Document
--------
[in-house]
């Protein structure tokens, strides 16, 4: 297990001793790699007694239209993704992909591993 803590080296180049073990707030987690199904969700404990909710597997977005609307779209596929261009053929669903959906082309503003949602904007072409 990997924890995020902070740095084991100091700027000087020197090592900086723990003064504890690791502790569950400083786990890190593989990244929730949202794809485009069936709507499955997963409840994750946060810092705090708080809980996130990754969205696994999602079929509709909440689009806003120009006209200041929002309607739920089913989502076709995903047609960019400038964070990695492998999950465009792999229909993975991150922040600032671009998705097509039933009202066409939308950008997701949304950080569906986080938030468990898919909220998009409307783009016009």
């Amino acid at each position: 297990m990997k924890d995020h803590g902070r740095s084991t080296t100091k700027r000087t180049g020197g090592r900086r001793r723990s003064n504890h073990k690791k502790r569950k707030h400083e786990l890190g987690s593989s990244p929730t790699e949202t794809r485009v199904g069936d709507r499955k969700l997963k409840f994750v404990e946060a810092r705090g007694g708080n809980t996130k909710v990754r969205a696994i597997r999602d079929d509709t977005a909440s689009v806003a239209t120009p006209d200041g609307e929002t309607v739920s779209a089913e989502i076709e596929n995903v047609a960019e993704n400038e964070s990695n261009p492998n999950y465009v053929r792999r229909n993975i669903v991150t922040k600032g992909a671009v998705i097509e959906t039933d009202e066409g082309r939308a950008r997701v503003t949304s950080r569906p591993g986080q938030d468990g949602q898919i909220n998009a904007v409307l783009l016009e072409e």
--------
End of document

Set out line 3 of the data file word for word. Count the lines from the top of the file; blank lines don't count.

């Amino acid at each position: 297990m990997k924890d995020h803590g902070r740095s084991t080296t100091k700027r000087t180049g020197g090592r900086r001793r723990s003064n504890h073990k690791k502790r569950k707030h400083e786990l890190g987690s593989s990244p929730t790699e949202t794809r485009v199904g069936d709507r499955k969700l997963k409840f994750v404990e946060a810092r705090g007694g708080n809980t996130k909710v990754r969205a696994i597997r999602d079929d509709t977005a909440s689009v806003a239209t120009p006209d200041g609307e929002t309607v739920s779209a089913e989502i076709e596929n995903v047609a960019e993704n400038e964070s990695n261009p492998n999950y465009v053929r792999r229909n993975i669903v991150t922040k600032g992909a671009v998705i097509e959906t039933d009202e066409g082309r939308a950008r997701v503003t949304s950080r569906p591993g986080q938030d468990g949602q898919i909220n998009a904007v409307l783009l016009e072409e």